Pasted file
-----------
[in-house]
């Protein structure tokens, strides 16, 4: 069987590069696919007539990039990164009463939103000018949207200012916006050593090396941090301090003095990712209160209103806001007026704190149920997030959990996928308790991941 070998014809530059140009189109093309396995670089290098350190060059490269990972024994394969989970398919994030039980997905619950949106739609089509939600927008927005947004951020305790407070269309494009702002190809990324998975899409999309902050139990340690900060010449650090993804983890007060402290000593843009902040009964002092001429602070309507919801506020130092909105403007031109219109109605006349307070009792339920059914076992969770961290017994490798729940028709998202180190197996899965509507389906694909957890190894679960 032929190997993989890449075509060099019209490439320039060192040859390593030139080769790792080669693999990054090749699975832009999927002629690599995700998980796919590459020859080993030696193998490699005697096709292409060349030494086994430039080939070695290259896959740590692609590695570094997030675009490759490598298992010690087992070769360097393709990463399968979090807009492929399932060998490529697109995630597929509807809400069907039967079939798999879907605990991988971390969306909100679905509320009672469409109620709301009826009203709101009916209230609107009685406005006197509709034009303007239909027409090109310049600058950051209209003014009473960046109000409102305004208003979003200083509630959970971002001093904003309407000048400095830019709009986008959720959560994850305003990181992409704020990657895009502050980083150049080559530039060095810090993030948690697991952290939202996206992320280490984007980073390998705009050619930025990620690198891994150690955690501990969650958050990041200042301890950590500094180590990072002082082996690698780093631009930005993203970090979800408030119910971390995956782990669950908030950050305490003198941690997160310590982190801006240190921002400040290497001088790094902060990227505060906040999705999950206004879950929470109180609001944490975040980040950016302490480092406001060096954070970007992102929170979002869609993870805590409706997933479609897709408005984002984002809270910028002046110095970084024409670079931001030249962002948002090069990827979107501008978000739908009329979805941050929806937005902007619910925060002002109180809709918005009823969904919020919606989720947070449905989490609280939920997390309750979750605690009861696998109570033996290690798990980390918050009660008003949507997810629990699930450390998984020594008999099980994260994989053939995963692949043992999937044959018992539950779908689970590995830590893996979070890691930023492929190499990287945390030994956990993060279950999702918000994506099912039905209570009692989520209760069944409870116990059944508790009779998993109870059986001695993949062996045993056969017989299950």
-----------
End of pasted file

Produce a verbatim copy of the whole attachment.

[in-house]
């Protein structure tokens, strides 16, 4: 069987590069696919007539990039990164009463939103000018949207200012916006050593090396941090301090003095990712209160209103806001007026704190149920997030959990996928308790991941 070998014809530059140009189109093309396995670089290098350190060059490269990972024994394969989970398919994030039980997905619950949106739609089509939600927008927005947004951020305790407070269309494009702002190809990324998975899409999309902050139990340690900060010449650090993804983890007060402290000593843009902040009964002092001429602070309507919801506020130092909105403007031109219109109605006349307070009792339920059914076992969770961290017994490798729940028709998202180190197996899965509507389906694909957890190894679960 032929190997993989890449075509060099019209490439320039060192040859390593030139080769790792080669693999990054090749699975832009999927002629690599995700998980796919590459020859080993030696193998490699005697096709292409060349030494086994430039080939070695290259896959740590692609590695570094997030675009490759490598298992010690087992070769360097393709990463399968979090807009492929399932060998490529697109995630597929509807809400069907039967079939798999879907605990991988971390969306909100679905509320009672469409109620709301009826009203709101009916209230609107009685406005006197509709034009303007239909027409090109310049600058950051209209003014009473960046109000409102305004208003979003200083509630959970971002001093904003309407000048400095830019709009986008959720959560994850305003990181992409704020990657895009502050980083150049080559530039060095810090993030948690697991952290939202996206992320280490984007980073390998705009050619930025990620690198891994150690955690501990969650958050990041200042301890950590500094180590990072002082082996690698780093631009930005993203970090979800408030119910971390995956782990669950908030950050305490003198941690997160310590982190801006240190921002400040290497001088790094902060990227505060906040999705999950206004879950929470109180609001944490975040980040950016302490480092406001060096954070970007992102929170979002869609993870805590409706997933479609897709408005984002984002809270910028002046110095970084024409670079931001030249962002948002090069990827979107501008978000739908009329979805941050929806937005902007619910925060002002109180809709918005009823969904919020919606989720947070449905989490609280939920997390309750979750605690009861696998109570033996290690798990980390918050009660008003949507997810629990699930450390998984020594008999099980994260994989053939995963692949043992999937044959018992539950779908689970590995830590893996979070890691930023492929190499990287945390030994956990993060279950999702918000994506099912039905209570009692989520209760069944409870116990059944508790009779998993109870059986001695993949062996045993056969017989299950």